Tuesday, February 3, 2015

The Heretic Queen by Michelle Moran

Rating 4 out of 5
Publisher: Quercus;
First Edition edition (December 26, 2008)
Sold by: Amazon Digital Services, Inc.
Language: English
ASIN: B0038QN29E
ISBN-10: 0307381765 ISBN-13: 978-0307381767

The winds of change are blowing through Thebes. A devastating palace fire has killed the Eighteenth Dynasty’s royal family–with the exception of Nefertari, the niece of the reviled former queen, Nefertiti. The girl’s deceased family has been branded as heretical, and no one in Egypt will speak their names. Nefertari is pushed aside, an unimportant princess left to run wild in the palace. But this changes when she is taken under the wing of the Pharaoh’s aunt, then brought to the Temple of Hathor, where she is educated in a manner befitting a future queen. Soon Nefertari catches the eye of the Crown Prince, and despite her family’s history, they fall in love and wish to marry. Yet all of Egypt opposes this union between the rising star of a new dynasty and the fading star of an old, heretical one. While political adversity sets the country on edge, Nefertari becomes the wife of Ramesses the Great. Destined to be the most powerful Pharaoh in Egypt, he is also the man who must confront the most famous exodus in history.

This is a tough book for me to review. Let me start with ancient Egypt is one of my favourite topics. It fascinates me. I have read lots of factual information on it and plenty of historical fiction on the period over the years. Rameses and Neferatri being the most famous and well documented Pharaoh and a Queen have naturally featured in a lot of historical fiction.

So this leads me to my only negative point on this book. It was hard for me to seperate the characters in this book from the characters I have read in the past. As well as my own views of this pair from stuff I have read. But by the end of the book I had warmed up to Moran's portrayals and could accept them and the story she told.

This story is told primarily from Nefertari's perspective. So we learn about life at court and the jockeying to be chief Queen, as well as pressure to produce an heir. I haven't read the Ramesses and Nefertari story from only Nefertari's point of view. I liked how Moran tied Nefertari to Nefertiti (while there is no conclusive evidence there is some interesting circumstantial evidence to support this). I think it gave Nefertari an interesting depth trying to rise above her Aunts stigma.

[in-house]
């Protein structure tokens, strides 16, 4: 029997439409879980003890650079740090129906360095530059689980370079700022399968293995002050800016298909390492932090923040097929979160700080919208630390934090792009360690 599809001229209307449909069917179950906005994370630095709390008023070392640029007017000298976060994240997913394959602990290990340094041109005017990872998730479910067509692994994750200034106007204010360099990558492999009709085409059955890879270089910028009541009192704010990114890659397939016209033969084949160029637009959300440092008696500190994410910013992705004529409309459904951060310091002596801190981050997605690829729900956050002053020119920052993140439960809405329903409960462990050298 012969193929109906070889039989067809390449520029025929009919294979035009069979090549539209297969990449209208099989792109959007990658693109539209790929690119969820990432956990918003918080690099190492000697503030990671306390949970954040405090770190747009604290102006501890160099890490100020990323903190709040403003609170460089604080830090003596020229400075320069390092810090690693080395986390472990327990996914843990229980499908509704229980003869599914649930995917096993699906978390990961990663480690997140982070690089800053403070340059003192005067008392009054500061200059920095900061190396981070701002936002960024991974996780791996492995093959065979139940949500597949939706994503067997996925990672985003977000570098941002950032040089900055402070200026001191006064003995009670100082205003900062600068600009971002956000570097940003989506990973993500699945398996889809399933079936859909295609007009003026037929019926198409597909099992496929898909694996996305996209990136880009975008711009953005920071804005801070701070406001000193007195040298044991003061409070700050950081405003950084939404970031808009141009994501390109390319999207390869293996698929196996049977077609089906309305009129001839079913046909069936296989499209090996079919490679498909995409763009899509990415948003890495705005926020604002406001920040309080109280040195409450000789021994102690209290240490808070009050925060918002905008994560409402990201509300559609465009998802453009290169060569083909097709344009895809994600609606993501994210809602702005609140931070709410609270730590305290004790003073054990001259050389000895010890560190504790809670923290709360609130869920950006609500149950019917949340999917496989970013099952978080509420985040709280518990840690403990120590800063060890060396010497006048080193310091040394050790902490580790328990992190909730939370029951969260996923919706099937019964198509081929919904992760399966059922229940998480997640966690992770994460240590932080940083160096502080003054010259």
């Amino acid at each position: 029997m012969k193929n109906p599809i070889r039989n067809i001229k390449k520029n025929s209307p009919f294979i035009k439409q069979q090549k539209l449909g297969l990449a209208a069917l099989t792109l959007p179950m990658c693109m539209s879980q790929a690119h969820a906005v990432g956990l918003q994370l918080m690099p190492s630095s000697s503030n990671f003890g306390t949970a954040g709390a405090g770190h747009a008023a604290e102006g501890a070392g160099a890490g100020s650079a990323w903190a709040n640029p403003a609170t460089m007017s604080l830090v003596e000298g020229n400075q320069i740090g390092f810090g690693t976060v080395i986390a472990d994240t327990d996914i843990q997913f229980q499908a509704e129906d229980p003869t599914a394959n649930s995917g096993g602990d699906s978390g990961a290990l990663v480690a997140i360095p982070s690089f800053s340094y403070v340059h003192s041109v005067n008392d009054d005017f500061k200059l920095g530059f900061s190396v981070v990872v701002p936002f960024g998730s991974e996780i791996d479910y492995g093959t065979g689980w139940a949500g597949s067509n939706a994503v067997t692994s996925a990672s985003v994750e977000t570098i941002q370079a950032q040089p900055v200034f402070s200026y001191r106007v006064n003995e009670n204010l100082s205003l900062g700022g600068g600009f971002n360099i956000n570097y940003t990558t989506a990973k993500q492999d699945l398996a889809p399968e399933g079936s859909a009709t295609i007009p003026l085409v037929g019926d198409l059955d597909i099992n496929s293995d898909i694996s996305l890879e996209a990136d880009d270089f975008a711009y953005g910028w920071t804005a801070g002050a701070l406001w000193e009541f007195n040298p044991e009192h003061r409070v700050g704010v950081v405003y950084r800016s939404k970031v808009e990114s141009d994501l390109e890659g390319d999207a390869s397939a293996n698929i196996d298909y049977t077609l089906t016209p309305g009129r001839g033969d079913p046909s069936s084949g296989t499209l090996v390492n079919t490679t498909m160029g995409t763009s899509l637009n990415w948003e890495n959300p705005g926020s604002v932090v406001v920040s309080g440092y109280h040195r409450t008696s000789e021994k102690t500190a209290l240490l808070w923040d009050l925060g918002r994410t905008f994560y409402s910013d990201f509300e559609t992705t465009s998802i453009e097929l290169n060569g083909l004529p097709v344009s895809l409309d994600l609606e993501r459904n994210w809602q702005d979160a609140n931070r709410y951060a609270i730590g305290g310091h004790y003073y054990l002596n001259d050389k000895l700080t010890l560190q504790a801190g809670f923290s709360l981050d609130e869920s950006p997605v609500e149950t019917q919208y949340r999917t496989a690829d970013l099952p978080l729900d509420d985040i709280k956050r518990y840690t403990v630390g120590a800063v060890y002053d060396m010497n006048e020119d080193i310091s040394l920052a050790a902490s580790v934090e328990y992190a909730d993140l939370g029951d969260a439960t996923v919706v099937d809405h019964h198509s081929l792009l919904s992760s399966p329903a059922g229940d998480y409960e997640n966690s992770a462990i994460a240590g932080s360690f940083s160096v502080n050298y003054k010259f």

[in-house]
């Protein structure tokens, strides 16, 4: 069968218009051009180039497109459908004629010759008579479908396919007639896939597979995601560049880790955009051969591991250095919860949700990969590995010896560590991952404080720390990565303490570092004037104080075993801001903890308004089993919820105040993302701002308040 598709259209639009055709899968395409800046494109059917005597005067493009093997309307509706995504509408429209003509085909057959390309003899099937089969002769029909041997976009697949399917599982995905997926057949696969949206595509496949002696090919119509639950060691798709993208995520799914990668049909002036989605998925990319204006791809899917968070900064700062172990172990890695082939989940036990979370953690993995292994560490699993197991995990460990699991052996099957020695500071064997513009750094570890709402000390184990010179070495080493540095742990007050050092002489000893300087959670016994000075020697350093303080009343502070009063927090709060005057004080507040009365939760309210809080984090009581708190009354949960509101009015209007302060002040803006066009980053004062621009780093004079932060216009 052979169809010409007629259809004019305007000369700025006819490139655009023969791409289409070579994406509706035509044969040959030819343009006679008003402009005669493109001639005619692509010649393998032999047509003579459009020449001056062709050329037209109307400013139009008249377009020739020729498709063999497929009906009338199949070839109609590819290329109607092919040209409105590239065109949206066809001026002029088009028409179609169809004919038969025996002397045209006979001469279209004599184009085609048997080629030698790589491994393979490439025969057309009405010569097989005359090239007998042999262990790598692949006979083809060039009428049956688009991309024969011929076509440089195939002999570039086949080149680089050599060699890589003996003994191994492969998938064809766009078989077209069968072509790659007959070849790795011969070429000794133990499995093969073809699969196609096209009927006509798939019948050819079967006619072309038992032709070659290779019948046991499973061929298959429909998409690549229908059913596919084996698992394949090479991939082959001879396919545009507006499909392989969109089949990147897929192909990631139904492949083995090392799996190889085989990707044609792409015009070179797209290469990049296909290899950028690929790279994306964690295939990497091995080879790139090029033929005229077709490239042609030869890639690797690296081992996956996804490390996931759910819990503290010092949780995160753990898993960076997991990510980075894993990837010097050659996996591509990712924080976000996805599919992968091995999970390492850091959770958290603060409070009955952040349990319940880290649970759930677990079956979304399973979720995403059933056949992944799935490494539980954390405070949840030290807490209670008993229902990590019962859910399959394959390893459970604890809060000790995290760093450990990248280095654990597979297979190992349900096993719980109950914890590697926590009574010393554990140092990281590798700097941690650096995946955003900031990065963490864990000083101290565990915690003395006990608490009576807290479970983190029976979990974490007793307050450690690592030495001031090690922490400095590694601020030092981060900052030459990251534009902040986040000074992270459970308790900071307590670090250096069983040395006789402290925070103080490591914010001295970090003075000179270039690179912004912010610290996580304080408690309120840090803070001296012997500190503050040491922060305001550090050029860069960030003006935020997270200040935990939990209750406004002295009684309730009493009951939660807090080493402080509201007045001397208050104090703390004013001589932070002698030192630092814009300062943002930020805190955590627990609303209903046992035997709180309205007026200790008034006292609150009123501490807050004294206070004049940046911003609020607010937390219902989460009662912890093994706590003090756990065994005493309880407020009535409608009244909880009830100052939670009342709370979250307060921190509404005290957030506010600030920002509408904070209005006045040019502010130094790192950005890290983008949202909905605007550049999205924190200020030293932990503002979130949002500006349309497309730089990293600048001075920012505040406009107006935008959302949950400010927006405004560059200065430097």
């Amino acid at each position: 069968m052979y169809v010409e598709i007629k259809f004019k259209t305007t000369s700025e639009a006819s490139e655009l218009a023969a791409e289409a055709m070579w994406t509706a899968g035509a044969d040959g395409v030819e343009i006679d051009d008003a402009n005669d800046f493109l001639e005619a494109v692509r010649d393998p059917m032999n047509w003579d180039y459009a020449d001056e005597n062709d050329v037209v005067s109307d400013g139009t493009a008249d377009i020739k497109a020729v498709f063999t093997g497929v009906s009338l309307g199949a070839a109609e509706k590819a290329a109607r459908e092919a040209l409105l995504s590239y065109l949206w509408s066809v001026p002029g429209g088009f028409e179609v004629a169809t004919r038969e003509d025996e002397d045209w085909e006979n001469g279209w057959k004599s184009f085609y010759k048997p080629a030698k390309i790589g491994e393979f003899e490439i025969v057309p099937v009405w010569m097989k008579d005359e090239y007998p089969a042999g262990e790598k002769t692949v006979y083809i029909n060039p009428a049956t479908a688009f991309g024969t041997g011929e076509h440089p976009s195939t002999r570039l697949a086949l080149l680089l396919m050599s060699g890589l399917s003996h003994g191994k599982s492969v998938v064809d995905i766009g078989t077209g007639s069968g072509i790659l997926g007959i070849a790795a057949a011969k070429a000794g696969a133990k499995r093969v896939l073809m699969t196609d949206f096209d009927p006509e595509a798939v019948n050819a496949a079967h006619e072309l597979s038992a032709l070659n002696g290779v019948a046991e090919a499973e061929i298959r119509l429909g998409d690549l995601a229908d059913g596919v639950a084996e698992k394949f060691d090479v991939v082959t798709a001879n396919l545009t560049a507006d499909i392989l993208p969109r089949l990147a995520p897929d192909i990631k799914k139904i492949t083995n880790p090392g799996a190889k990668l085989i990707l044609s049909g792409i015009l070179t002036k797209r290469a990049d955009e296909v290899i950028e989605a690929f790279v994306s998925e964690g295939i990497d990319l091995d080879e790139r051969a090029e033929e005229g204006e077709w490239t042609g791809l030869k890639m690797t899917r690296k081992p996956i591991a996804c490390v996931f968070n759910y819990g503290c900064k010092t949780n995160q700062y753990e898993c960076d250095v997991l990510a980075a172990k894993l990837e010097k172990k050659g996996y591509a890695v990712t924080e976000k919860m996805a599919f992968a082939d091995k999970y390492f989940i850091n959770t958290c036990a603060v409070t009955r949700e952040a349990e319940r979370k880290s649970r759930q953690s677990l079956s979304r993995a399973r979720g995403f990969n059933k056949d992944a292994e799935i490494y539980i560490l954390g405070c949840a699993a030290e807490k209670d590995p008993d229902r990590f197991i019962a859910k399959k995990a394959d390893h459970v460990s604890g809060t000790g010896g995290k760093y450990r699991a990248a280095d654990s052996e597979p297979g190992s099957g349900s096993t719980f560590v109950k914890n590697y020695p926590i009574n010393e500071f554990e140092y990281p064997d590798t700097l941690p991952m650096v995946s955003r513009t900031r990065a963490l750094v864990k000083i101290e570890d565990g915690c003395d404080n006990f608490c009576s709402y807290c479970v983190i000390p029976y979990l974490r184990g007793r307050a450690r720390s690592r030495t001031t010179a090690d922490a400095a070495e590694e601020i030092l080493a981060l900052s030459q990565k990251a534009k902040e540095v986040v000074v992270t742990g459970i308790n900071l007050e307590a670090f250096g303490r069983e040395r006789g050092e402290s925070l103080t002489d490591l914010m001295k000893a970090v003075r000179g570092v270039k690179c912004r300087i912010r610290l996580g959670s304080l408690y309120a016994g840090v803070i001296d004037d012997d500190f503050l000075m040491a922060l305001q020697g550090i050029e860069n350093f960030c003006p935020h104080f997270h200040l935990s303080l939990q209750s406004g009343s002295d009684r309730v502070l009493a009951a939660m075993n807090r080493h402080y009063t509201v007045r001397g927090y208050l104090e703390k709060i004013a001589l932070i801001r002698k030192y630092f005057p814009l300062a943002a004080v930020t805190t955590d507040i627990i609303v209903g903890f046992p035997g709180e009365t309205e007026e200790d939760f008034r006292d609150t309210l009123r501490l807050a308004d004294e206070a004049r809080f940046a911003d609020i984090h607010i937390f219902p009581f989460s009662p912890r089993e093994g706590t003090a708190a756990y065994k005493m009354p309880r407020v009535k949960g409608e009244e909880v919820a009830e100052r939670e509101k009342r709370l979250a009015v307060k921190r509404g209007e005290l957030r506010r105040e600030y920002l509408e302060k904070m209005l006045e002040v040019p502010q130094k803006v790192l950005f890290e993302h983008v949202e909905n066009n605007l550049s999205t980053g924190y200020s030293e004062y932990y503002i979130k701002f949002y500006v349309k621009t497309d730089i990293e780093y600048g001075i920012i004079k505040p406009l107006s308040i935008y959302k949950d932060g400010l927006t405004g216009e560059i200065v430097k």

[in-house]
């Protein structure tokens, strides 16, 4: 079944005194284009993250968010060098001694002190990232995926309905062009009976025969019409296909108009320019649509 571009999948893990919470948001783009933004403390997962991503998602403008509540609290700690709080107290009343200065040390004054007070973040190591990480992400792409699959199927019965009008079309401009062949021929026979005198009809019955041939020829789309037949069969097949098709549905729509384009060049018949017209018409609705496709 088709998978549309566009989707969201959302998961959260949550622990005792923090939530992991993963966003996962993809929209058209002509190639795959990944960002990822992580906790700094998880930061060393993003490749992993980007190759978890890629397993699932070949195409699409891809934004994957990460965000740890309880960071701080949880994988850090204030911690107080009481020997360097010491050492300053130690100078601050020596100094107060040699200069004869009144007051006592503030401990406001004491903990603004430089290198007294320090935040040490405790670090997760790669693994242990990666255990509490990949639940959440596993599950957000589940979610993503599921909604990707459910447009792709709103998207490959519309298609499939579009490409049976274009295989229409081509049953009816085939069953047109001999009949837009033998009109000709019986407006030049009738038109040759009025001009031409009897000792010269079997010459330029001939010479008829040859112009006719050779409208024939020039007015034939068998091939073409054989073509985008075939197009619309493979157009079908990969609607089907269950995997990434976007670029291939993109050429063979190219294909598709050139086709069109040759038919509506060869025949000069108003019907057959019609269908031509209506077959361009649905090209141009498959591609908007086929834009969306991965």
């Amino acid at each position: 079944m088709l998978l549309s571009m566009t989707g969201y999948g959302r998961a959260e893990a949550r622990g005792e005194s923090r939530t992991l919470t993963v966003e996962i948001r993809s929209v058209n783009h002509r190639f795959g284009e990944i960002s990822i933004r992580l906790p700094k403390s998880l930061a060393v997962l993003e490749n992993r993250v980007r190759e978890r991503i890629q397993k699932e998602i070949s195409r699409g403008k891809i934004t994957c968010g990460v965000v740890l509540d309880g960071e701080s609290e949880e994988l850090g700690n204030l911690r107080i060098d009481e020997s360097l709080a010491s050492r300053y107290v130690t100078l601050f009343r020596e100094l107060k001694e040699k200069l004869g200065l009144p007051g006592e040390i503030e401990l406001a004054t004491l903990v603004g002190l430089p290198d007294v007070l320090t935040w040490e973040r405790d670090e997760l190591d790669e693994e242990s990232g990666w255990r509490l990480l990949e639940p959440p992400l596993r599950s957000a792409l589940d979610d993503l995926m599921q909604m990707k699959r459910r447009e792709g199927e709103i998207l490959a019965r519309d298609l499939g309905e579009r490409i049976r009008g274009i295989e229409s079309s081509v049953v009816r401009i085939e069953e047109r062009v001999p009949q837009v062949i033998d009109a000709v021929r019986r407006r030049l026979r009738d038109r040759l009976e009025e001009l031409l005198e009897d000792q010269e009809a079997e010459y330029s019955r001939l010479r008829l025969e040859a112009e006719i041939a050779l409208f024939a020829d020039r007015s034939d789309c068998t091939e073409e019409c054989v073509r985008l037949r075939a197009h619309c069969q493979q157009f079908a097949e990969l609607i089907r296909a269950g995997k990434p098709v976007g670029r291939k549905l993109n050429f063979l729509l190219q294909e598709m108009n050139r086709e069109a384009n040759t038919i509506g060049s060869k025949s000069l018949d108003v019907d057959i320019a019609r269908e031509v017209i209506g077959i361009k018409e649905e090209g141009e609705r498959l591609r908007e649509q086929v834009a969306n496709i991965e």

I liked that we don't just see Nefertari as this super strong warrior Queen. It was good to see her as an insecure teenager (that she was) who fought tooth and nail for what she wanted. She was not miss popular from word go and had to win the hearts of court and the people. Previous stuff I have read have always portrayed Nefertari straight up as being super wise, noble warrior Queen which I am sure she would have been from her 20's onwards but as a teenager I am pretty sure in the cut-throat world of Egyptian court she would have had moments of insecurity.

I also thought Moran dealt with Moses really well. This is another area that most historical fictions on the era I have read tend to sort of ignore or gloss over. I felt Moran dealt with it sensitively and avoided turning him into a religious zealot. Made him sensitive and kind, but passionate about his people's future. 

Moran has a beautiful writing style and is able to bring ancient Egypt alive. It is so easy to picture yourself standing in the world with the characters and seeing what they see.

Another wonderful book by Moran that I would recommend to people who enjoy historical fictions.

Want to learn more? As always Michelle Moran's blog has a wealth of information regarding her books which includes the historical evidence she bases her conclusions on. Her page also contains and excerpt for you to download.

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